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Developer Plans to Shake Up the iPhone

Is the iPhone ready to mix you up a healthy beverage? Hardly, but one developer plans to tap the device's graphics and motion detector technology to let consumers do some virtual mixing.

SiiTE Interactive, a New York-based creative marketing agency, said it's developing a range of iPhone applications for clients and just for experimentation. One is for a yogurt chain interested in SiiTE's idea for mobile coupons.

The concept is that an iPhone user will be able to mix a virtual smoothie, picking, say vanilla yogurt, strawberries and other ingredients on the screen. Once the ingredients are selected, the consumer can literally shake the iPhone to 'blend' up the drink they want (software written for the iPhone's accelerometer lets the device respond appropriately to the shaking). Then the consumer can go to the yogurt shop any time with their iPhone and have an on-screen bar code scanned to receive the discount.

"It can be a channel to keep you connected to the company," Alan Ruthazer, CEO of SiiTE Interactive, told InternetNews.com. "It's a fun thing to show off to your friends and we think it can be an effective form of viral marketing."

A few other ideas being cooked up by SiiTE for the iPhone include an "Origami-gram," an illuminator for rock concerts and a virtual juice squeezer.

The Origami-gram, or "iFold," uses the iPhone's multi-touch technology to let users write a note and fold the virtual paper into custom origami configurations. The resulting swans, boxes, flowers and other designs can be saved in online galleries for others to enjoy.

For rock concert fans, cell phones have already replaced cigarette lighters as the device of choice to hold up high in a show of a solidarity. SiiTE is working on an application that will help you light up the hall with your iPhone, but also shake them in unison to generate the sounds of maracas, tambourines, jingle bells, and other instruments. SiiTE thinks this mobile music application could be included as a promotional item fans will download when they purchase a song at the iTunes store.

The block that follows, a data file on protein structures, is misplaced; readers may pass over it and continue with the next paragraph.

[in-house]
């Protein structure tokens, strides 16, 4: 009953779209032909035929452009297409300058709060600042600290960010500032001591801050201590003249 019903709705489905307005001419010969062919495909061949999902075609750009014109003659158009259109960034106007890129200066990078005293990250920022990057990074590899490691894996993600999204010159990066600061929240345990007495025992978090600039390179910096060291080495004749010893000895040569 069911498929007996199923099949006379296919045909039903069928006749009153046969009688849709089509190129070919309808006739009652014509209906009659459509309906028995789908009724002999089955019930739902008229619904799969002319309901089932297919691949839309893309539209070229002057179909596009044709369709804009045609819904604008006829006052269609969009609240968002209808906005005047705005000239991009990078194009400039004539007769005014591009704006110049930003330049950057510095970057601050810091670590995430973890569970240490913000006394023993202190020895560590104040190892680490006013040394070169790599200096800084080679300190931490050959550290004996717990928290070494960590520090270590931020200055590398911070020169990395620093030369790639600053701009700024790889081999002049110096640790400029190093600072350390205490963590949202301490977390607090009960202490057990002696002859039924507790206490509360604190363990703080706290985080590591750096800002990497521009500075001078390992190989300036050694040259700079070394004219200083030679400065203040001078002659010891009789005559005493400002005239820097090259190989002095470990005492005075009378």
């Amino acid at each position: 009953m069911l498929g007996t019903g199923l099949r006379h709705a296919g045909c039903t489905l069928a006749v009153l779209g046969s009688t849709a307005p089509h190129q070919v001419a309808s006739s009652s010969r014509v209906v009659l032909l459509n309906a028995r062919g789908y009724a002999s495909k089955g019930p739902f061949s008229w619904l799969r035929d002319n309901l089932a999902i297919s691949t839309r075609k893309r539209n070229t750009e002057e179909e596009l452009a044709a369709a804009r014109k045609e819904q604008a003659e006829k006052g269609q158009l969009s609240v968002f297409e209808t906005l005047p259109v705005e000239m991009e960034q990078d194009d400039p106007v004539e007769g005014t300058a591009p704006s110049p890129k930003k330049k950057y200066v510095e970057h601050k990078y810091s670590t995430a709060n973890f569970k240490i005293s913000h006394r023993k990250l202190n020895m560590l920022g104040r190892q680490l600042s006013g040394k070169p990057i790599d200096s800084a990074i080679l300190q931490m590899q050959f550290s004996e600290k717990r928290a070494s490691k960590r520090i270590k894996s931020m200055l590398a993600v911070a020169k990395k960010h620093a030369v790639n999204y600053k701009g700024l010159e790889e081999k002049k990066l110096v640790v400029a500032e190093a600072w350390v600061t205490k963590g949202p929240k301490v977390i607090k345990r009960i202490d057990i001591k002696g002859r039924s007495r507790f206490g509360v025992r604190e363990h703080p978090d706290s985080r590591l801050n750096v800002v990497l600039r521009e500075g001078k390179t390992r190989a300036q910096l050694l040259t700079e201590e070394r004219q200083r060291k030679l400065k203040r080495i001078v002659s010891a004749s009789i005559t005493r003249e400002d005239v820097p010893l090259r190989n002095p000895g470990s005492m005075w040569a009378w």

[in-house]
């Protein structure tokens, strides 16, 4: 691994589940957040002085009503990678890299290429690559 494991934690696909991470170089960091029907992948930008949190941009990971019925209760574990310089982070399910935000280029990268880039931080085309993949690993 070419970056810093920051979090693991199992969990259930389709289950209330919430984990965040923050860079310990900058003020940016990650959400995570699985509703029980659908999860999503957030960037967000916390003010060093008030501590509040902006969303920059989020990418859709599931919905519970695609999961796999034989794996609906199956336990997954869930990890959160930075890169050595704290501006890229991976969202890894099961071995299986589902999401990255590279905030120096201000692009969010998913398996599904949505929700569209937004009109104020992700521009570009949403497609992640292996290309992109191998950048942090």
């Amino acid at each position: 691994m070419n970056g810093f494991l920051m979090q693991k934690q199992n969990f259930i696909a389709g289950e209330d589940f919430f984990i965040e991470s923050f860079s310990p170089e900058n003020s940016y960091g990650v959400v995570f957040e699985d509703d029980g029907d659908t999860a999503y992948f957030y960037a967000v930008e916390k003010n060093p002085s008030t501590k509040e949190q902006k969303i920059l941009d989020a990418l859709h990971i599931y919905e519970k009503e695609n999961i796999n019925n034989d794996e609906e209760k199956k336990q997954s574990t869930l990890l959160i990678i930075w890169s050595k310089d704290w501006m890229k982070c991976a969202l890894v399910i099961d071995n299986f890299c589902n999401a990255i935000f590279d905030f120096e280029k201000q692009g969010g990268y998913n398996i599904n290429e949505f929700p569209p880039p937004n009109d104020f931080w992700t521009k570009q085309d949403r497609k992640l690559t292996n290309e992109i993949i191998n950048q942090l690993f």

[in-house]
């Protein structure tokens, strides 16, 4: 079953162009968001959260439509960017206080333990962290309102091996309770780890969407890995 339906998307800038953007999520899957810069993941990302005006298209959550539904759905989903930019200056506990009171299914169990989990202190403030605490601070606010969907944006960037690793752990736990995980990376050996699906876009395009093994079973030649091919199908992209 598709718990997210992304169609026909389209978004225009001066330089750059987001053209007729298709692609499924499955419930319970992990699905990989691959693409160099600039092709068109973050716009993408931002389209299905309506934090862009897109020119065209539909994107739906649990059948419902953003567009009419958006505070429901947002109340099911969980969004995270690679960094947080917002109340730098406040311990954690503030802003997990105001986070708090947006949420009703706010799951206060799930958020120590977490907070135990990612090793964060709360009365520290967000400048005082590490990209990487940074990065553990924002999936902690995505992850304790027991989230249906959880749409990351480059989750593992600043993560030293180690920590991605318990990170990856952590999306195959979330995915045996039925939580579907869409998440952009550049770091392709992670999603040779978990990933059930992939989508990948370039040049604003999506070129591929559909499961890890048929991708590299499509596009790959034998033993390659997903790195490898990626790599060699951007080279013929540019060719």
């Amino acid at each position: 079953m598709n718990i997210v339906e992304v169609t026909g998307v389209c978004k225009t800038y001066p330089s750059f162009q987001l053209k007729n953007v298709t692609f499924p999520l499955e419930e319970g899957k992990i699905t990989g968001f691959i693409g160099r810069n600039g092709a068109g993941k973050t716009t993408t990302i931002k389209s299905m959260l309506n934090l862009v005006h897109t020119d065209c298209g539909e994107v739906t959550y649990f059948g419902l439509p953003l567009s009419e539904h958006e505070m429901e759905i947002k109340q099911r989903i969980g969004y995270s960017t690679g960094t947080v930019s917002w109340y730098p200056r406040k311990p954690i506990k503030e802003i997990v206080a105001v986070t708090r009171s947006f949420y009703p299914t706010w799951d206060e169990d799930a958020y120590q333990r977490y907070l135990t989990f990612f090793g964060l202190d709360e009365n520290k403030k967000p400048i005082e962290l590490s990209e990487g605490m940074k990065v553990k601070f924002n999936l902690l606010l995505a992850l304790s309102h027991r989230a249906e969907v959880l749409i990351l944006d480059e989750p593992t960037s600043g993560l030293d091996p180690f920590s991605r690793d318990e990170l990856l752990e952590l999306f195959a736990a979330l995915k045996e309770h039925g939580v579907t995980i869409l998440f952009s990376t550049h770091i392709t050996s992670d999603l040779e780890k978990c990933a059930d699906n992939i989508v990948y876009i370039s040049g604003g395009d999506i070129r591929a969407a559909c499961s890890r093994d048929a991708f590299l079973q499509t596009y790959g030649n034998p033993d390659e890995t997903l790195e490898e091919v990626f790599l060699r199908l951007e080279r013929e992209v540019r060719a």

Squeezing the iPhone

Another concept in development: SiiTE said it's working with "a leading orange juice brand" to drive home the message that their juice is fresh-squeezed by offering a "Juicer" challenge on the iPhone.

Basically, it's a little game where users try to beat the clock and fill as many glasses of OJ as they can by tilting their iPhone to roll an orange into a squeezing zone and then using two fingers to squeeze the juice from the orange. With a flick of the wrist, the used orange is flipped off screen as the next orange rolls into place.

Analyst Maribel Lopez said she's not surprised such offbeat applications are starting to appear or at least being discussed.

iPhone
The iPhone
Source: Apple

"I expect an absolute explosion of applications for the iPhone now that the beta of software development kit (SDK)'s been released," Lopez, CEO of Lopez Research in San Francisco, told InternetNews.com. "iPhone users are very engaged with the device because it's such an easy to use platform.

When Apple (NASDAQ: AAPL) releases the finished SDK in June, it will also launch a online site similar to its iTunes store that will showcase iPhone applications that are free or cost money. "If you're a developer looking for a quick way to reach a community actively seeking new applications, Apple's software store makes perfect sense as a way to prove there's a market for them."

Another development iPhone fans are waiting for are new models of the device rumored to be coming out this summer. Apple hasn't confirmed those rumors though its partner, AT&T, said new iPhones with a faster 3G connection will ship this year.

Another rumor making the rounds is that the new iPhones will include haptic technology from Immersion (NASDAQ: IMMR), the company that provides the force-feedback effect used in some video game peripherals.

Immersion's VibeTonz technology can be used to provide tactile cues for touch-screen interfaces and could give iPhone users a more tactile response when using the device's virtual keyboard.